|Chrystal Arzola and Stephanie Morabe, assistant |
director of Village West.
By Katrina Gay, NAMI Director of Communications
High rates of homelessness and the revolving door of jails for many who live with serious mental illness are challenges many communities face. Nearly 25 percent have mental illness and an even higher percentage have substance abuse disorders. The Twin Towers Jail, part of the Los Angeles County jail system, is the world's largest jail, and the nation's largest mental health treatment facility.
Recognizing that the lack of continuity of care was a huge barrier to helping those in most need, MHA Village (“the Village”) stepped to the plate in 1990 to offer a solution. This nationally-recognized program helps close the gap and encourage the reality of recovery through an approach that aims to provide consistent treatment. Key components of the program include:
- Focusing services on those who need them most, including those who access emergency rooms, inpatient treatment for psychosis, have not responded to traditional service systems and who often cycle in and out of jails.
- Providing coordinated care, housing and employment assistance, rehab support and other services.
- Connecting with three businesses that are staffed by members of the Village to increase competence and confidence.
The Village is one of four exemplary programs heralded by Connect4MentalHealth, a partnership that aims to promote innovative community solutions to our national mental health crisis. The Village is especially recognized for the success in providing integrated health care for those who live with serious mental illness.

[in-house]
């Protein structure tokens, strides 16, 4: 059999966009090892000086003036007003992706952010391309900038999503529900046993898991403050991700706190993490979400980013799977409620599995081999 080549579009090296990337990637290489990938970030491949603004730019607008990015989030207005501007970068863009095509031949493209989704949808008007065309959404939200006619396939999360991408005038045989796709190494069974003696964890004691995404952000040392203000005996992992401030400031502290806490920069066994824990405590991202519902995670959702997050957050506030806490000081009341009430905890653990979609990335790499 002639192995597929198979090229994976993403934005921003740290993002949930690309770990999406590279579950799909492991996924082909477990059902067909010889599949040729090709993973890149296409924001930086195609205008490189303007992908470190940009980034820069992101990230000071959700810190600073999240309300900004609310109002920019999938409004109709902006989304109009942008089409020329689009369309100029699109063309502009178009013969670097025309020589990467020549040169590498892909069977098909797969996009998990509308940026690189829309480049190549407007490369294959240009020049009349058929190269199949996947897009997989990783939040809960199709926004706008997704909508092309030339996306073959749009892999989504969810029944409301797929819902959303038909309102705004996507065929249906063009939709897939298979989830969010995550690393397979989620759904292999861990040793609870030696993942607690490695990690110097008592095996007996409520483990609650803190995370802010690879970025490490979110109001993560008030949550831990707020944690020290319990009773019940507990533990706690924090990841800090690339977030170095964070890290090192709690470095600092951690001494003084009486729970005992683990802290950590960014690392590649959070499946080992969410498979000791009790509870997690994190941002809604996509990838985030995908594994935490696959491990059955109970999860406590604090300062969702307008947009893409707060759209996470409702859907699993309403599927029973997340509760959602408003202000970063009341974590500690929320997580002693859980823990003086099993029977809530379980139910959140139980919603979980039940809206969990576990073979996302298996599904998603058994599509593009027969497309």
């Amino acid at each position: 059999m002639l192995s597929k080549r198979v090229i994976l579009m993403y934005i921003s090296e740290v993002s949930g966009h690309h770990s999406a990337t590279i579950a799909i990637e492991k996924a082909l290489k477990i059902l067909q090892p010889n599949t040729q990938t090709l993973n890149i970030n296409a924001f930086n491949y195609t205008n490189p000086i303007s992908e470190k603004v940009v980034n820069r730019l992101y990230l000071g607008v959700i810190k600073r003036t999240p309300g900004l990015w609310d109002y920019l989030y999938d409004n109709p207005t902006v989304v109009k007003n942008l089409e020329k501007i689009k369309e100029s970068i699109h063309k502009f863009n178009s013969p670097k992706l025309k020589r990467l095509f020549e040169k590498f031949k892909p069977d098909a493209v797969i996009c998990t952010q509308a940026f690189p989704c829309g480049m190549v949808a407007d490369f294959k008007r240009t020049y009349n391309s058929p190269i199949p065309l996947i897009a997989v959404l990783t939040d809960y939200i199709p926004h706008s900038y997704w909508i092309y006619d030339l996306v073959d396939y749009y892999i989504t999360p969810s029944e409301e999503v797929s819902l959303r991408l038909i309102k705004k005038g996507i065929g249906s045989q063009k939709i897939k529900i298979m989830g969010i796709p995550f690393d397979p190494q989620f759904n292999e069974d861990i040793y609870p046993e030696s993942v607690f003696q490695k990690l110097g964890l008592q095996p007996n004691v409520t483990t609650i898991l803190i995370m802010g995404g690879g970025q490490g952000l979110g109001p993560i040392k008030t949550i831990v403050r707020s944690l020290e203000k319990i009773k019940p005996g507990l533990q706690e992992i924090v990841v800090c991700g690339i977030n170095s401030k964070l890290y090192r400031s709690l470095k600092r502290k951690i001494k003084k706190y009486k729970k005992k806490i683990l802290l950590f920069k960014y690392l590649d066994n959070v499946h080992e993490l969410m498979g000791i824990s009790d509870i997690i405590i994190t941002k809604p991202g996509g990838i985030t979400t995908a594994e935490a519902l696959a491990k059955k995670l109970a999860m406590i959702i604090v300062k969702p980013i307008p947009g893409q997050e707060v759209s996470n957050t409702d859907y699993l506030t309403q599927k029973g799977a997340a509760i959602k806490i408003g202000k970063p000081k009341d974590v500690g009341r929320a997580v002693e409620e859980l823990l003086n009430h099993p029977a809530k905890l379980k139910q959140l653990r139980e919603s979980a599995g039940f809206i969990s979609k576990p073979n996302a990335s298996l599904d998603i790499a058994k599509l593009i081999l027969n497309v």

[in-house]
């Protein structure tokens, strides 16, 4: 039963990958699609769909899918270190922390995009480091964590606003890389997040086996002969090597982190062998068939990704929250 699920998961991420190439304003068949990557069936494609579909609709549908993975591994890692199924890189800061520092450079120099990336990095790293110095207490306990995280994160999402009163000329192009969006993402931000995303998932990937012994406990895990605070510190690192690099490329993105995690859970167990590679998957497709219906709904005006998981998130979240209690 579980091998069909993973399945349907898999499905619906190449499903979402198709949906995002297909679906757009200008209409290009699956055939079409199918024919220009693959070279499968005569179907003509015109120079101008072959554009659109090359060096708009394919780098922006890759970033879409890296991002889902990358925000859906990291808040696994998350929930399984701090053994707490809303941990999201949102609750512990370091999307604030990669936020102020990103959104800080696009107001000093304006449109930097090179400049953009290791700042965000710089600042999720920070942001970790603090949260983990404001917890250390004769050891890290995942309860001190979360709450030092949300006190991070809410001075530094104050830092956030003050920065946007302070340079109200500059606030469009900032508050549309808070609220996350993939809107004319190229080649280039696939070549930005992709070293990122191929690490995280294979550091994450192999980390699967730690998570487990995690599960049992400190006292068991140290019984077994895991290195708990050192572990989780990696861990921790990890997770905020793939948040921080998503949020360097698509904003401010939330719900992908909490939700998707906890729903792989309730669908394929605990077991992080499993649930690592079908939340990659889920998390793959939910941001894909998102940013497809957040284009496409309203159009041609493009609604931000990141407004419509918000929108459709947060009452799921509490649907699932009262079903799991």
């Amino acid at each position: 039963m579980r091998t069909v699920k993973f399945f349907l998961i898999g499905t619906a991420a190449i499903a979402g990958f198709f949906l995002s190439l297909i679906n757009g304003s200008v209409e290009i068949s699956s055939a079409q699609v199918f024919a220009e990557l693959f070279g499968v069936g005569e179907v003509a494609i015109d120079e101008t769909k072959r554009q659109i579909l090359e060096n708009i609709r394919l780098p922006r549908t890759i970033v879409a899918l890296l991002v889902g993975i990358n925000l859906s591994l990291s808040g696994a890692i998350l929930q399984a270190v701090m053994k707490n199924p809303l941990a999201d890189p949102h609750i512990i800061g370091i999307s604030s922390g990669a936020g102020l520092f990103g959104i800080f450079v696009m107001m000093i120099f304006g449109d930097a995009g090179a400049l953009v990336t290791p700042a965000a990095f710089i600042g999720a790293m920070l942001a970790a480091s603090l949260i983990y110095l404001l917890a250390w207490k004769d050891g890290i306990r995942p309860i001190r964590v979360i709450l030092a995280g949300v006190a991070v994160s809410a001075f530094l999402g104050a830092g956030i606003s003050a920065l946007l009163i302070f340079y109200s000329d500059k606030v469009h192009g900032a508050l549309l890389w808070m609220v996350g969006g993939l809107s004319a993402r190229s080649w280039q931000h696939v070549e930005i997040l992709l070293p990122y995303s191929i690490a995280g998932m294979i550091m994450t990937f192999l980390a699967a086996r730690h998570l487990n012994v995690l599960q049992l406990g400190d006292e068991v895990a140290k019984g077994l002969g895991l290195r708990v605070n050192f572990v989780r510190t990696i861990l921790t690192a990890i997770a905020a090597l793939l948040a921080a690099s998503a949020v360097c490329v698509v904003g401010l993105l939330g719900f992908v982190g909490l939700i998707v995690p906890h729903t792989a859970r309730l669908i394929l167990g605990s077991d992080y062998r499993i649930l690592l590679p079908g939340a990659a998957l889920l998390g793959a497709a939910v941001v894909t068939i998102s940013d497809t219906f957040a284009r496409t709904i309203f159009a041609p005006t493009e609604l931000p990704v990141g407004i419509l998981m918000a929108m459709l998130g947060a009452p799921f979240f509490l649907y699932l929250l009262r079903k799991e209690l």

Once homeless and struggling with drug addiction, Chrystal Arzola came to the program because she was “tired of being tired.” Encouraged by her sister, her first experience with the program was group housing which provided her a sober living environment and jumpstarted her recovery journey.
”I came in angry, not able to get along with anyone. I wasn’t even aware of how I was part of the problem—living on the streets like I had been doing before I came to the Village, I became defensive, angry and ready to fight,” said Chrystal.
The staff at the Village and the integrated program helped Chrystal learn how to control her anger. “They would hear me out. They really listened and did not push me. They understood, and through that, I began to understand, too,” Chrystal shared. “Now I know how to cope better, how to communicate. I have a job [as a staff member at the program facility], I am healthier and I go to church with my sister.”
The Village aims to build a community by focusing intensely on each individual person. By providing coordinated care, including integrating mental and physical health needs, peer support, connections with the larger community, the Village helps each person gain independence and achieve wellness and meaning.
Happier and healthier, Chrystal serves as a mentor to others at the program. “Now, I have my family back. The Village helped me learn how to better myself. I can actually say that now, I am happy. All doors are open now.”
Together with the National Council for Behavioral Health (National Council) and Otsuka America Pharmaceutical, Inc. and Lundbeck, NAMI affirms the need for localized, innovative, effective and sustainable approaches to address serious mental illness. Through Connect 4 Mental Health (C4MH),a nationwide initiative, we have joined together to call for communities to prioritize serious mental illness and encourage promising practices that help people, like Chrystal, live healthier, fuller lives.